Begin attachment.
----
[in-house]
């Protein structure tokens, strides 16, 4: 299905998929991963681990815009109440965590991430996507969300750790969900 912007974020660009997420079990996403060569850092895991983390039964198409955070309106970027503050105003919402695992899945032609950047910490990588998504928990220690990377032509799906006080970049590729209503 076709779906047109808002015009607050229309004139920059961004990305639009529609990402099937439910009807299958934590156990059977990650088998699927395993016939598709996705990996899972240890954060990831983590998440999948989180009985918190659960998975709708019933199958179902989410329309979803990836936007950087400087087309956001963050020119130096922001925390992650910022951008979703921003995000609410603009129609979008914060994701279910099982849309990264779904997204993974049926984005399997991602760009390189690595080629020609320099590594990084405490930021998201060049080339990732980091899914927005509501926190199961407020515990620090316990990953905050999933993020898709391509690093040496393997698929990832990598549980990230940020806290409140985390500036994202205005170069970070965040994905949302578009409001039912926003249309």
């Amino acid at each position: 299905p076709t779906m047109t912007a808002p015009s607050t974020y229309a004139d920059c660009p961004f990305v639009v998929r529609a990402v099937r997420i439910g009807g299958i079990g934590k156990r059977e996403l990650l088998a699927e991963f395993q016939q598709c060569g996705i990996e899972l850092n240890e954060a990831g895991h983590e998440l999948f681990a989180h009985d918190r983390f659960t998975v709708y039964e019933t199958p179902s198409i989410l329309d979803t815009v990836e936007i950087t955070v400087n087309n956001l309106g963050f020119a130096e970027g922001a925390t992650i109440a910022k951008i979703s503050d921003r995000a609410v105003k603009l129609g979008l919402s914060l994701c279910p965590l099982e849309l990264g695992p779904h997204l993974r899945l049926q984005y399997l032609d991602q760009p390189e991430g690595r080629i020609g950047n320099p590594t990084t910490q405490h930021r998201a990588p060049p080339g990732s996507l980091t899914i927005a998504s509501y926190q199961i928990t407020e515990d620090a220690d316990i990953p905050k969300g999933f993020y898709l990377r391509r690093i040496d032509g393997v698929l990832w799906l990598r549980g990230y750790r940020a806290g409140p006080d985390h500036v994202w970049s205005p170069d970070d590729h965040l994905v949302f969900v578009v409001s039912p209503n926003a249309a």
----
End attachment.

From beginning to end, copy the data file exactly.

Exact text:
[in-house]
């Protein structure tokens, strides 16, 4: 299905998929991963681990815009109440965590991430996507969300750790969900 912007974020660009997420079990996403060569850092895991983390039964198409955070309106970027503050105003919402695992899945032609950047910490990588998504928990220690990377032509799906006080970049590729209503 076709779906047109808002015009607050229309004139920059961004990305639009529609990402099937439910009807299958934590156990059977990650088998699927395993016939598709996705990996899972240890954060990831983590998440999948989180009985918190659960998975709708019933199958179902989410329309979803990836936007950087400087087309956001963050020119130096922001925390992650910022951008979703921003995000609410603009129609979008914060994701279910099982849309990264779904997204993974049926984005399997991602760009390189690595080629020609320099590594990084405490930021998201060049080339990732980091899914927005509501926190199961407020515990620090316990990953905050999933993020898709391509690093040496393997698929990832990598549980990230940020806290409140985390500036994202205005170069970070965040994905949302578009409001039912926003249309």
């Amino acid at each position: 299905p076709t779906m047109t912007a808002p015009s607050t974020y229309a004139d920059c660009p961004f990305v639009v998929r529609a990402v099937r997420i439910g009807g299958i079990g934590k156990r059977e996403l990650l088998a699927e991963f395993q016939q598709c060569g996705i990996e899972l850092n240890e954060a990831g895991h983590e998440l999948f681990a989180h009985d918190r983390f659960t998975v709708y039964e019933t199958p179902s198409i989410l329309d979803t815009v990836e936007i950087t955070v400087n087309n956001l309106g963050f020119a130096e970027g922001a925390t992650i109440a910022k951008i979703s503050d921003r995000a609410v105003k603009l129609g979008l919402s914060l994701c279910p965590l099982e849309l990264g695992p779904h997204l993974r899945l049926q984005y399997l032609d991602q760009p390189e991430g690595r080629i020609g950047n320099p590594t990084t910490q405490h930021r998201a990588p060049p080339g990732s996507l980091t899914i927005a998504s509501y926190q199961i928990t407020e515990d620090a220690d316990i990953p905050k969300g999933f993020y898709l990377r391509r690093i040496d032509g393997v698929l990832w799906l990598r549980g990230y750790r940020a806290g409140p006080d985390h500036v994202w970049s205005p170069d970070d590729h965040l994905v949302f969900v578009v409001s039912p209503n926003a249309a």